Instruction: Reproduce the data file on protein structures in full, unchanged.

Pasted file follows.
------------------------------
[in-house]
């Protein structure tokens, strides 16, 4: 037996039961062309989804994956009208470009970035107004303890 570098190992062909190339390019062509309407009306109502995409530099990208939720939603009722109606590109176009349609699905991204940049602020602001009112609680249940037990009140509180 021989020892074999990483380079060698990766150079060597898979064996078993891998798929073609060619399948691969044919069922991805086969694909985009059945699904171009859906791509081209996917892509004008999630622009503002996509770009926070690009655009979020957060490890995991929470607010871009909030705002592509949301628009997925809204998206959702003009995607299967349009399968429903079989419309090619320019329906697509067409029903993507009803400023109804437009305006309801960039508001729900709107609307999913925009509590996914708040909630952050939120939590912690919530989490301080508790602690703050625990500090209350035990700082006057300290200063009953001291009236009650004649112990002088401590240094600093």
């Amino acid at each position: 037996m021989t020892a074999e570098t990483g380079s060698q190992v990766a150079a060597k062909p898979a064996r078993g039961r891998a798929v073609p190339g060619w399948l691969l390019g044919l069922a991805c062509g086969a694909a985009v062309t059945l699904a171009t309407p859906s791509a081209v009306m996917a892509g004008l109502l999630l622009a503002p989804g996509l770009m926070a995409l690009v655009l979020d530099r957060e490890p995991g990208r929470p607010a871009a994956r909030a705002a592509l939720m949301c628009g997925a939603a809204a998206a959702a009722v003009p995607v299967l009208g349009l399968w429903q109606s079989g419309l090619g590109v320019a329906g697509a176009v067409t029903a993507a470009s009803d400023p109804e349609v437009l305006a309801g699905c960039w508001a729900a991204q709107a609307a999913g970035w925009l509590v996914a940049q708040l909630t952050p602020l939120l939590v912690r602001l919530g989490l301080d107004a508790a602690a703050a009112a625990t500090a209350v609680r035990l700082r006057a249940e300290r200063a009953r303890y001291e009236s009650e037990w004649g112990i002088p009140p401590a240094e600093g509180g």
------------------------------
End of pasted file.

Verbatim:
[in-house]
């Protein structure tokens, strides 16, 4: 037996039961062309989804994956009208470009970035107004303890 570098190992062909190339390019062509309407009306109502995409530099990208939720939603009722109606590109176009349609699905991204940049602020602001009112609680249940037990009140509180 021989020892074999990483380079060698990766150079060597898979064996078993891998798929073609060619399948691969044919069922991805086969694909985009059945699904171009859906791509081209996917892509004008999630622009503002996509770009926070690009655009979020957060490890995991929470607010871009909030705002592509949301628009997925809204998206959702003009995607299967349009399968429903079989419309090619320019329906697509067409029903993507009803400023109804437009305006309801960039508001729900709107609307999913925009509590996914708040909630952050939120939590912690919530989490301080508790602690703050625990500090209350035990700082006057300290200063009953001291009236009650004649112990002088401590240094600093």
């Amino acid at each position: 037996m021989t020892a074999e570098t990483g380079s060698q190992v990766a150079a060597k062909p898979a064996r078993g039961r891998a798929v073609p190339g060619w399948l691969l390019g044919l069922a991805c062509g086969a694909a985009v062309t059945l699904a171009t309407p859906s791509a081209v009306m996917a892509g004008l109502l999630l622009a503002p989804g996509l770009m926070a995409l690009v655009l979020d530099r957060e490890p995991g990208r929470p607010a871009a994956r909030a705002a592509l939720m949301c628009g997925a939603a809204a998206a959702a009722v003009p995607v299967l009208g349009l399968w429903q109606s079989g419309l090619g590109v320019a329906g697509a176009v067409t029903a993507a470009s009803d400023p109804e349609v437009l305006a309801g699905c960039w508001a729900a991204q709107a609307a999913g970035w925009l509590v996914a940049q708040l909630t952050p602020l939120l939590v912690r602001l919530g989490l301080d107004a508790a602690a703050a009112a625990t500090a209350v609680r035990l700082r006057a249940e300290r200063a009953r303890y001291e009236s009650e037990w004649g112990i002088p009140p401590a240094e600093g509180g």